SEATTLE -- The Washington State Department of Transportation found some new problems when they closed the Alaskan Way Viaduct earlier this month: There are new cracks along the structure, and engineers need to take a closer look.
Just a couple weeks ago, WSDOT told the Seattle City Council that the viaduct was settling into the ground, close to a half-inch in some places. They said they would get more information during their regularly scheduled inspection. But during that March 1 inspection, it wasn’t settling they found -- it was cracks.
“They’re very similar to what we’ve seen before,” said Tom Baker, state bridge engineer. “The concern is seeing new ones at this location, and seeing some of the existing ones widen.”
“We’re not sure exactly why the cracks have formed,” added Keith Metcalf, WSDOT deputy chief engineer. “But we do know it’s not related to the tunnel, as those tunnel activities are a half-mile south of here.”
This is one of the new cracks found in the Alaskan Way Viaduct. (Photo: Washington State Dept. of Transportation)
There’s a lot of ivy on the viaduct near Seneca and Spring, where the cracks were found. Crews couldn’t remove all the ivy during the first inspection, so they’re going to do that this week.
They’ll close the viaduct again on Saturday, March 22, so they can get better measurements of the cracks and put in some more monitors.
“This is a 60-year-old structure,” Metcalf said. “It’s in constant need of repair and attention to make sure we keep it in service and make sure it’s safe.”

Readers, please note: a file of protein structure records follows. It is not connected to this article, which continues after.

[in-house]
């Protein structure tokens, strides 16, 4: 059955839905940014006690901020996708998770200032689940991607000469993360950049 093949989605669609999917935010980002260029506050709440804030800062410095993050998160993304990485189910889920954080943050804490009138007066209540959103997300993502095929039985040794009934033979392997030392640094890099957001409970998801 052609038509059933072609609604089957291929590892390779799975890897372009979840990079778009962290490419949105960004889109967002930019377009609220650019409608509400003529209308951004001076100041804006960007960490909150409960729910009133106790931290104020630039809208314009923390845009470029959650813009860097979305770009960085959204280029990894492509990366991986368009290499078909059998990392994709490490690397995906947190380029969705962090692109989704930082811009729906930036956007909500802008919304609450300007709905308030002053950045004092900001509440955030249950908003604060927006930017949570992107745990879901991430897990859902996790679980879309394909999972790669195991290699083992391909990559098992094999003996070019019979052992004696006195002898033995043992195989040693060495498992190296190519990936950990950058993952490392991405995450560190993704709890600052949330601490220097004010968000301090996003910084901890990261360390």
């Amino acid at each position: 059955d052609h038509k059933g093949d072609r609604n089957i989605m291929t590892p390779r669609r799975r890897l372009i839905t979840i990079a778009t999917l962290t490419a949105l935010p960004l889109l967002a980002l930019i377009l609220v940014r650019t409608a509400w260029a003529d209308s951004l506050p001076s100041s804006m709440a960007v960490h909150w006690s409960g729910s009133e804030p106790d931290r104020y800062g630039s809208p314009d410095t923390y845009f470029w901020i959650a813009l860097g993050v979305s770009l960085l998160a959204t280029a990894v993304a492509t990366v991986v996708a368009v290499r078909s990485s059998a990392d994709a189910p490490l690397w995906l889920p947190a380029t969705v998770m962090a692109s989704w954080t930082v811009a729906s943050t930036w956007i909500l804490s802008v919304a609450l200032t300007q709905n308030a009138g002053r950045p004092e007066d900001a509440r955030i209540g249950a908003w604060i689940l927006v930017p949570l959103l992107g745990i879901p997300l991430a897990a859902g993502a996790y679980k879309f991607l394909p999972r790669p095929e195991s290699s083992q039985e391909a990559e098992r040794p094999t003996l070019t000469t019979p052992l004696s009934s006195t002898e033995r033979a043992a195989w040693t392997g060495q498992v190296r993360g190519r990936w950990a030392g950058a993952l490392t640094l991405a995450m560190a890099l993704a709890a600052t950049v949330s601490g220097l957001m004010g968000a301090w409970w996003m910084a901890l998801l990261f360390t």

WSDOT wants to assure everyone that the viaduct is safe for traffic now, and they should be able to repair cracks with an epoxy injection to keep it that way.
But they still say the long-term solution is to finish the tunnel, so the viaduct can be taken down in a few years.
“With the repairs we do, and with the monitoring we’re doing, it should be more than enough to get us to the end of the project,” said Baker.
That is, of course, if the tunneling continues. The project was halted in early December, and it could be months before repairs to the boring machine Bertha are complete.
City Councilman Mike O’Brien says that is a concern. That’s why he and other council members have sent WSDOT a letter asking for more detailed information about the viaduct.
“I just look forward to having a robust, public discussion about how safe is safe enough,” he said. “How is the public ensured, and how am I, as a council member, ensured that the right people are keeping an eye on the right things?”
The City Council is giving WSDOT until the end of the month to respond to their safety questions.
Engineers will not be making any repairs to the viaduct on March 22. Right now, they think they’ll be able to do that over the course of several nights, so they won’t have to schedule another closure and impact traffic.